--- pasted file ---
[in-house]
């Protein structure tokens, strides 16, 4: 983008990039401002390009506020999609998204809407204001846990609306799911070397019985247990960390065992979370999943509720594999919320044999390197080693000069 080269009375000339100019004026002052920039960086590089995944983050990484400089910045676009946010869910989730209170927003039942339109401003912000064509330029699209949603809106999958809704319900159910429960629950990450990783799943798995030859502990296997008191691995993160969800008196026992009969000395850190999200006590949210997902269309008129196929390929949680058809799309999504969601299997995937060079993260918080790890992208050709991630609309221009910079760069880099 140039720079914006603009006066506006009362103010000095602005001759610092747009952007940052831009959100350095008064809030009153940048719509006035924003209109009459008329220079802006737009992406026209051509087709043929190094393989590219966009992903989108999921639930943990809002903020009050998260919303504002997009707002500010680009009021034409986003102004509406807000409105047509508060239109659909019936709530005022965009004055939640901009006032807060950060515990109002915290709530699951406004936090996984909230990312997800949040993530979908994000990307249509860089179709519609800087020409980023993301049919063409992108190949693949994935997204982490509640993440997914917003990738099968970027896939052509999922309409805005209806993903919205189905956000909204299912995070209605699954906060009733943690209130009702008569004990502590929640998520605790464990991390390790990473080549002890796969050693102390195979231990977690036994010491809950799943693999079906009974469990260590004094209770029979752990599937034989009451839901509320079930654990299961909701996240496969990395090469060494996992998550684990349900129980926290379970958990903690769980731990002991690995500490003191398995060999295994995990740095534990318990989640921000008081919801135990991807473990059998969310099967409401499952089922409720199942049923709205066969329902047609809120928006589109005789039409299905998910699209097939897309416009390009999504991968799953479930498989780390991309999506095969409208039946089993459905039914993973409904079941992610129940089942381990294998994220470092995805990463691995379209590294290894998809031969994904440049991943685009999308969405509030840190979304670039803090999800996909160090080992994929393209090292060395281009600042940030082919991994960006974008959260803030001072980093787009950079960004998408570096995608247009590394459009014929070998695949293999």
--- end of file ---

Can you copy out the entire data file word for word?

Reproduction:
[in-house]
């Protein structure tokens, strides 16, 4: 983008990039401002390009506020999609998204809407204001846990609306799911070397019985247990960390065992979370999943509720594999919320044999390197080693000069 080269009375000339100019004026002052920039960086590089995944983050990484400089910045676009946010869910989730209170927003039942339109401003912000064509330029699209949603809106999958809704319900159910429960629950990450990783799943798995030859502990296997008191691995993160969800008196026992009969000395850190999200006590949210997902269309008129196929390929949680058809799309999504969601299997995937060079993260918080790890992208050709991630609309221009910079760069880099 140039720079914006603009006066506006009362103010000095602005001759610092747009952007940052831009959100350095008064809030009153940048719509006035924003209109009459008329220079802006737009992406026209051509087709043929190094393989590219966009992903989108999921639930943990809002903020009050998260919303504002997009707002500010680009009021034409986003102004509406807000409105047509508060239109659909019936709530005022965009004055939640901009006032807060950060515990109002915290709530699951406004936090996984909230990312997800949040993530979908994000990307249509860089179709519609800087020409980023993301049919063409992108190949693949994935997204982490509640993440997914917003990738099968970027896939052509999922309409805005209806993903919205189905956000909204299912995070209605699954906060009733943690209130009702008569004990502590929640998520605790464990991390390790990473080549002890796969050693102390195979231990977690036994010491809950799943693999079906009974469990260590004094209770029979752990599937034989009451839901509320079930654990299961909701996240496969990395090469060494996992998550684990349900129980926290379970958990903690769980731990002991690995500490003191398995060999295994995990740095534990318990989640921000008081919801135990991807473990059998969310099967409401499952089922409720199942049923709205066969329902047609809120928006589109005789039409299905998910699209097939897309416009390009999504991968799953479930498989780390991309999506095969409208039946089993459905039914993973409904079941992610129940089942381990294998994220470092995805990463691995379209590294290894998809031969994904440049991943685009999308969405509030840190979304670039803090999800996909160090080992994929393209090292060395281009600042940030082919991994960006974008959260803030001072980093787009950079960004998408570096995608247009590394459009014929070998695949293999």